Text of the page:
Development of model systems that imitate human organs


The complex architecture of neuroepithelial organoids arises as a result of epithelial fusion processes. Cell membranes are marked in red and fluid-filled tubes in green. Copyright: Ishihara et al. Nature (2022)

Researchers in Dresden and Vienna are discovering the connection between the three-dimensional structures in tissues and the emergence of their architecture to help scientists design self-organizing tissues that mimic human organs.

The organs of the human body have a complex network of fluid-filled tubes and loops. They come in different shapes, and their three-dimensional structures are connected to each other in different ways depending on the organ. During embryonic development, organs develop their shape and tissue architecture from a simple group of cells. Due to a lack of concepts and tools, it is difficult to understand how the shape and complex network of tissues emerge during organ development. Organ development metrics were first identified by scientists at the Max Planck Institute for Molecular Cell Biology and Genetics (MPI-CBG) and the MPI for Physics of Complex Systems (MPI-PKS), both in Dresden, as well as the Research Institute for Molecular Pathology (IMP) in Vienna. In their study, an international team of researchers provides the necessary tools to transform the field of organoids — miniature organs — into an engineering discipline for developing model systems for human development.

The collective interaction of cells leads to the formation of an organism in the process of development. Different organs have different geometries and differently connected three-dimensional structures that determine the function of the fluid-filled tubes and loops in the organs. An example is the branched network architecture of the kidney, which supports efficient blood filtration. Embryo development is difficult to observe in a living system, which is why there are so few concepts that describe how networks of fluid-filled tubes and loops develop. While past studies have shown how cellular mechanics induce local shape changes during organismal development, it is unclear how tissue communication occurs.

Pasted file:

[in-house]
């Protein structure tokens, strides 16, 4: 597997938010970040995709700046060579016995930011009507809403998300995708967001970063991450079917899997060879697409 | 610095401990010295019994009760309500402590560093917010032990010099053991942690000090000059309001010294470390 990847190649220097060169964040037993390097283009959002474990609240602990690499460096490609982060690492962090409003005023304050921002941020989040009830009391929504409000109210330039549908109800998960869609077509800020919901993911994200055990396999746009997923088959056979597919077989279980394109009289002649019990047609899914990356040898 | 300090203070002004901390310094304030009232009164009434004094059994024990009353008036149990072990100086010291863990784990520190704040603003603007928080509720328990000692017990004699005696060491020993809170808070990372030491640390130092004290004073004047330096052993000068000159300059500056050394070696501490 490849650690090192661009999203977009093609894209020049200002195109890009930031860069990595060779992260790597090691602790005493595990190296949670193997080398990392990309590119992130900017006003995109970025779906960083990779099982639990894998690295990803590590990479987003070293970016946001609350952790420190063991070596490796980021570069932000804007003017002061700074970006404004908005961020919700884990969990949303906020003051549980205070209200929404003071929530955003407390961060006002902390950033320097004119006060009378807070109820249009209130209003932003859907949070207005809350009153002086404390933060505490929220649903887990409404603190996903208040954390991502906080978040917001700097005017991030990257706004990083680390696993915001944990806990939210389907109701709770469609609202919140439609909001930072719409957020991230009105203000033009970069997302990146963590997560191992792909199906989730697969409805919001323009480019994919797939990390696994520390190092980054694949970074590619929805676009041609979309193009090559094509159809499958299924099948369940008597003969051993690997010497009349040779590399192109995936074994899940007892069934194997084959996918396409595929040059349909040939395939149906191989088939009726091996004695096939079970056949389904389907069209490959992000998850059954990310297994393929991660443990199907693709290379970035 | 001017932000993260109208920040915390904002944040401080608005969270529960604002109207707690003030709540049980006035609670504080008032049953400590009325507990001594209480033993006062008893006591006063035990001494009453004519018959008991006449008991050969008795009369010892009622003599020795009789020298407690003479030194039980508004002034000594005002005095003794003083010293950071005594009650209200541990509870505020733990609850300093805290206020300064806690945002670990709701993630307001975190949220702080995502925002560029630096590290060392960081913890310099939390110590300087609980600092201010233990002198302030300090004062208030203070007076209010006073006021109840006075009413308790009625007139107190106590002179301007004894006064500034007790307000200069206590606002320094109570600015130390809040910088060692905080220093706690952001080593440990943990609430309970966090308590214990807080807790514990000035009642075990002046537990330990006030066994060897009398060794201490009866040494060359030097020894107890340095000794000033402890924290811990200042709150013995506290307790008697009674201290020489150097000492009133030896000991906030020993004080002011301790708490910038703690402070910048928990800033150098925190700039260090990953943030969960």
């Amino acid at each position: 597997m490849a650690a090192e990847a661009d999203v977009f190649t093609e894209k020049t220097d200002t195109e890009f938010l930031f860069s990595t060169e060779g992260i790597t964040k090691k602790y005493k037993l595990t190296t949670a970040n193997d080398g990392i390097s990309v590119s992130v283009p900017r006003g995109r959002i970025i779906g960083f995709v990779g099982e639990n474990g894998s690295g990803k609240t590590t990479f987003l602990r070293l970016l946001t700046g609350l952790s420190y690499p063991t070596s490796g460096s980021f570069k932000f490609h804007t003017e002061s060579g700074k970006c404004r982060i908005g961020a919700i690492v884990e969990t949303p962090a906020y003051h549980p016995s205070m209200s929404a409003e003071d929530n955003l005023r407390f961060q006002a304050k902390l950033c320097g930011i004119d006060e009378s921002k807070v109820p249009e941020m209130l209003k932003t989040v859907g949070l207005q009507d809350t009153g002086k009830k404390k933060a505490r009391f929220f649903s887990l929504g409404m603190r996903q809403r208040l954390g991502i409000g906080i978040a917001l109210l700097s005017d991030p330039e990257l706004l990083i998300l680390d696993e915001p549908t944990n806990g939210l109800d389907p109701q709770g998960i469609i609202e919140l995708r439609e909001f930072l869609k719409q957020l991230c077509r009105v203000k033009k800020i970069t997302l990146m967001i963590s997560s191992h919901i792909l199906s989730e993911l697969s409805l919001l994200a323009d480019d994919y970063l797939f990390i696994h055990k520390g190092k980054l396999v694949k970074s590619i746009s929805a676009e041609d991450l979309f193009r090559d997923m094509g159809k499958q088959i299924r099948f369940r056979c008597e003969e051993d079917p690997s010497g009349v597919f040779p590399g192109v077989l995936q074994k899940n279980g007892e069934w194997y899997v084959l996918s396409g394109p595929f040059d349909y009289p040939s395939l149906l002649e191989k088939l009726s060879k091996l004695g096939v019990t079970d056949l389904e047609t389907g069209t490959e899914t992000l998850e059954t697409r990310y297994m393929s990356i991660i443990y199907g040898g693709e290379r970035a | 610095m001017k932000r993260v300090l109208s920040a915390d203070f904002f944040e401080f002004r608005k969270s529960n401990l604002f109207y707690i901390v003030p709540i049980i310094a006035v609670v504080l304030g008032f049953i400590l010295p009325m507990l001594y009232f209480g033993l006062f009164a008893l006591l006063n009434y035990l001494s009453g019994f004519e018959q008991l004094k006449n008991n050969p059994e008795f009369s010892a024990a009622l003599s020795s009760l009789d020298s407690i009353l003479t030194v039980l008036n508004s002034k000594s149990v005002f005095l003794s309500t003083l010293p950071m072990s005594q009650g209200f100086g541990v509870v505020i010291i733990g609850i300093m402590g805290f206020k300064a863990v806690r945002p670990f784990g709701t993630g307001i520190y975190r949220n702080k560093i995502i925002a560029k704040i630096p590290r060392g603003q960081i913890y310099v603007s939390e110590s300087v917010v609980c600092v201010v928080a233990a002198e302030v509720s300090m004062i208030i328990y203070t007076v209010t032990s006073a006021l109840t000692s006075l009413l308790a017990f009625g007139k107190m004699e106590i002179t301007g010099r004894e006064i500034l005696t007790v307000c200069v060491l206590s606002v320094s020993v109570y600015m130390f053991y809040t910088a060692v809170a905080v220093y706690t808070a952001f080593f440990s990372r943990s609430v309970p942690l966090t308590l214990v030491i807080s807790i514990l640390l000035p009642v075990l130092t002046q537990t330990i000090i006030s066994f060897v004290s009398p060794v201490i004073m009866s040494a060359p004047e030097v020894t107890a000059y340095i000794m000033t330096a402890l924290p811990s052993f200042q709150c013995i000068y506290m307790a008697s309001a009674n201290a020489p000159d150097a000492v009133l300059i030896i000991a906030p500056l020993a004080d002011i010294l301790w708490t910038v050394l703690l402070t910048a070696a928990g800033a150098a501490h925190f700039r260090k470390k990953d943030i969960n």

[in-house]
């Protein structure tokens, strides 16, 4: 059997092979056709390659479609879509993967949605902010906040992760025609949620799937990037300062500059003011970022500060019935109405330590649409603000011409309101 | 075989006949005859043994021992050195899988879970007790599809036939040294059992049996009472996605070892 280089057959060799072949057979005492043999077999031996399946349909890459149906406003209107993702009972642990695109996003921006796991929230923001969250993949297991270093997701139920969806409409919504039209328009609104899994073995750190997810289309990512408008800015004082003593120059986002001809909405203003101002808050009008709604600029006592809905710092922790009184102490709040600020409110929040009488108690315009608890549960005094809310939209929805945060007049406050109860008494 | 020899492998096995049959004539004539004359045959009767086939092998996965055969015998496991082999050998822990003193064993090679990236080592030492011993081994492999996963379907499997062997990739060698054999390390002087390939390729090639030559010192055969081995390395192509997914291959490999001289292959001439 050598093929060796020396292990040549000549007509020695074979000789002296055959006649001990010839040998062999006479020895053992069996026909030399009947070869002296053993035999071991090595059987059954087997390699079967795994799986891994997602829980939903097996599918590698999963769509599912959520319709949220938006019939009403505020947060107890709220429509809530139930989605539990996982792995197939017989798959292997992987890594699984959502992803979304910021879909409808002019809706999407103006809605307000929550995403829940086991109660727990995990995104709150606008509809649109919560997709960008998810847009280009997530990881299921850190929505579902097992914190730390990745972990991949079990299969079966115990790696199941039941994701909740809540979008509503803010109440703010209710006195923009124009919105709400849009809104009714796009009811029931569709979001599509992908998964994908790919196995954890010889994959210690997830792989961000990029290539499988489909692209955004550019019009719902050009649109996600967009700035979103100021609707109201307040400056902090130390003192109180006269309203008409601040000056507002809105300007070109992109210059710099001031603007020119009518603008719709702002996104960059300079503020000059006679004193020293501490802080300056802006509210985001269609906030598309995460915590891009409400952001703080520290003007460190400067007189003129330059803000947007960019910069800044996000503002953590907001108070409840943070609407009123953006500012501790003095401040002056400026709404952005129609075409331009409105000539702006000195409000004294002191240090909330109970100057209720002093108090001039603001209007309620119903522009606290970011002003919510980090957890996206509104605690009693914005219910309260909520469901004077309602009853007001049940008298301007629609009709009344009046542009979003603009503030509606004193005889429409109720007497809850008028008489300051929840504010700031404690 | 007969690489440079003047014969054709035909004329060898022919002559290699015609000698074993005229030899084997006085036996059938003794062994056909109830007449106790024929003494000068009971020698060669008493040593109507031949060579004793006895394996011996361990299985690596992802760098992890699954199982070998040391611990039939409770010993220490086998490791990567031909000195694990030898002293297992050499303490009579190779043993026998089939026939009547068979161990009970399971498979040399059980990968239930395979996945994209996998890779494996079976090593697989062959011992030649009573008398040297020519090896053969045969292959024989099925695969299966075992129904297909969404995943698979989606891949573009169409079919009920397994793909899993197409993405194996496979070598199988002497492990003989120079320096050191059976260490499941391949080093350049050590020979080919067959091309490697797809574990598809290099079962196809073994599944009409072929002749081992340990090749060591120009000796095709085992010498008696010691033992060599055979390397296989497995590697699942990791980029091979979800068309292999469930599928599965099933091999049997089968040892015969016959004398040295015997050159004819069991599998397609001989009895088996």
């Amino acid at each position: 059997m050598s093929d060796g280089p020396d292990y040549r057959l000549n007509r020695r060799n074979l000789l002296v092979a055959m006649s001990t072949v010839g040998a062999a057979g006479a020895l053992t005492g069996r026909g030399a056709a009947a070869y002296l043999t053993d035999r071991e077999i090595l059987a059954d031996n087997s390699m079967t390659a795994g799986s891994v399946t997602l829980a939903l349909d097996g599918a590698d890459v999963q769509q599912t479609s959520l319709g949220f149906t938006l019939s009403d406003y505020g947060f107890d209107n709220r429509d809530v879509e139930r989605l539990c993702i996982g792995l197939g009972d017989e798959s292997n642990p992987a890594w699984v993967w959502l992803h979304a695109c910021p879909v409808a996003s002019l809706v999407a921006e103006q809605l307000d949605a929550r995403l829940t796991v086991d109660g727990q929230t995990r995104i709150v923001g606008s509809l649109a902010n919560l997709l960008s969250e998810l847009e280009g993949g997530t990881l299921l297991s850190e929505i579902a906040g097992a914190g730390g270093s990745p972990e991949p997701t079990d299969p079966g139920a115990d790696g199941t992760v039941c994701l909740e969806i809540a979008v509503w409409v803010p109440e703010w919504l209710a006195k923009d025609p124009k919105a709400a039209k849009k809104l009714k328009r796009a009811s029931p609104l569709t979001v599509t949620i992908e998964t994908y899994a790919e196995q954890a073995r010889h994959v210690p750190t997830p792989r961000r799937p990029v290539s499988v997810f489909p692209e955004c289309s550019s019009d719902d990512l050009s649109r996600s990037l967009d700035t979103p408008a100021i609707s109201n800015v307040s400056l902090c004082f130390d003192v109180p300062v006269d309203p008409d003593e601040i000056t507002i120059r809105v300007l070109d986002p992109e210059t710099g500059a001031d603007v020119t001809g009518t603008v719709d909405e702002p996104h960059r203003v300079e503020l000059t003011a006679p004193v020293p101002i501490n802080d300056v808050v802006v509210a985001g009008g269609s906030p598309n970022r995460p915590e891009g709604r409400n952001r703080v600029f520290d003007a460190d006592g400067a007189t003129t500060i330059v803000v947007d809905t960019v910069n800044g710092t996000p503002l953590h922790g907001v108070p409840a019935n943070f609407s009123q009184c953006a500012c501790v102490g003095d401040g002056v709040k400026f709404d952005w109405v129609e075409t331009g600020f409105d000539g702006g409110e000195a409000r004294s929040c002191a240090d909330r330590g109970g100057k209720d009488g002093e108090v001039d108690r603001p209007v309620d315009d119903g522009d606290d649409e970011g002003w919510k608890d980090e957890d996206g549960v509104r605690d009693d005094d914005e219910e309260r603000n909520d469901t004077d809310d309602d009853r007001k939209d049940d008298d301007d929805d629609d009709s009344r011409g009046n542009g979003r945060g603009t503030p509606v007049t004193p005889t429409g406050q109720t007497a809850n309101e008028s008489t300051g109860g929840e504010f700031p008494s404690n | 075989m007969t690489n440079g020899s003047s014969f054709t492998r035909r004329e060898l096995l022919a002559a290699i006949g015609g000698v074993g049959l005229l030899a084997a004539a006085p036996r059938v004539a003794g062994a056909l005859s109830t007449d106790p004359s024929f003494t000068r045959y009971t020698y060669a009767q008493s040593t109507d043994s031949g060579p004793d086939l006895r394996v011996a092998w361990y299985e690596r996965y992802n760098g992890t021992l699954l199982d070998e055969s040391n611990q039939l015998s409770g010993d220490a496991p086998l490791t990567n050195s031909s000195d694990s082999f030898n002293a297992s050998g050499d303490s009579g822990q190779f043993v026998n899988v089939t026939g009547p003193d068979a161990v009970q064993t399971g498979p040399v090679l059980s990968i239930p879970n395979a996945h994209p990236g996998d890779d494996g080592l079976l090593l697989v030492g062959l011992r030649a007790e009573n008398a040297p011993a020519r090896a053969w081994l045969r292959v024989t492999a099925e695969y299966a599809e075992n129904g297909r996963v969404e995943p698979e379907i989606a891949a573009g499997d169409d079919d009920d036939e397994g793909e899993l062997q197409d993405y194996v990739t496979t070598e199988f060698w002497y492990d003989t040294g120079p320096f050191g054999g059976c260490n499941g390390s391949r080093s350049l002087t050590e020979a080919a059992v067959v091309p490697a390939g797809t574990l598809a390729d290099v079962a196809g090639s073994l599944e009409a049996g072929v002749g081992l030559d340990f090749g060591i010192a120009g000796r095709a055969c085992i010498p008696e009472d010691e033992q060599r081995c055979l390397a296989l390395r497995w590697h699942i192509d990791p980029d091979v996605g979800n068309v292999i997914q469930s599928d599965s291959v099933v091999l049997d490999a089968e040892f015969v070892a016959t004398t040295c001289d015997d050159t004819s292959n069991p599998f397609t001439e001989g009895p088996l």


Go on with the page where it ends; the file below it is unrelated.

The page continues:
Combining imaging and theory, researcher Keisuke Ishihara began working on this question first in Jan Brug’s group at MPI-CBG and MPI-PKS. He later continued his work with Eli Tanaka’s group at IMP. Together with his colleague Argyadip Mukherjee, a former researcher in Frank Jülicher’s group at MPI-PKS, and Jan Bruges, Keisuke used organoids derived from mouse stem cells, which form a complex network of epithelium that lines organs and acts as a barrier.

“I still remember the exciting moment when I discovered that some organoids had transformed into tissues with many buds that looked like a bunch of grapes. However, describing the changes in the 3D architecture during development proved to be a difficult task,” recalls Keisuke, adding, “I found that this organoid system creates strange internal structures with many loops or passages, resembling a toy ball with holes.”

The study of tissue development in organoids has several advantages: they can be observed using modern microscopy techniques, which allows us to see dynamic changes in the depth of the tissue. They can be created in large numbers and the environment can be controlled to influence development. The researchers were able to study the shape, number and connectivity of the epithelium. They tracked changes in the internal structure of organoids over time.

Keisuke continues, “We found that tissue junctions occur by two different processes: either two separate epithelia fuse, or one epithelium itself fuses by fusing its two ends and thus creates a doughnut-shaped loop.” Based on the theory of epithelial surfaces, researchers hypothesize that epithelial flexibility is a key parameter that controls epithelial fusion and, in turn, the development of tissue junctions.

Study leaders Jan Bruges, Frank Jülicher and Eli Tanaka conclude: “We hope that our findings will lead to new insights into the complex architecture of tissues and the interplay between shape and network connectivity in organ development. Our experimental and analytical framework will help the organoid community to characterize and construct self-organizing tissues that mimic human organs. By revealing how cellular factors influence organ development, these results may also be useful for cell biologists interested in organizational principles.”

Reference: “Topological morphogenesis of neuroepithelial organelles” November 21, 2022. DOI: 10.1038/s41567-022-01822-6

Funding: Max-Planck-Gesellschaft, Joachim Herz Stiftung, Austrian Science Fund Development of model systems that imitate human organs

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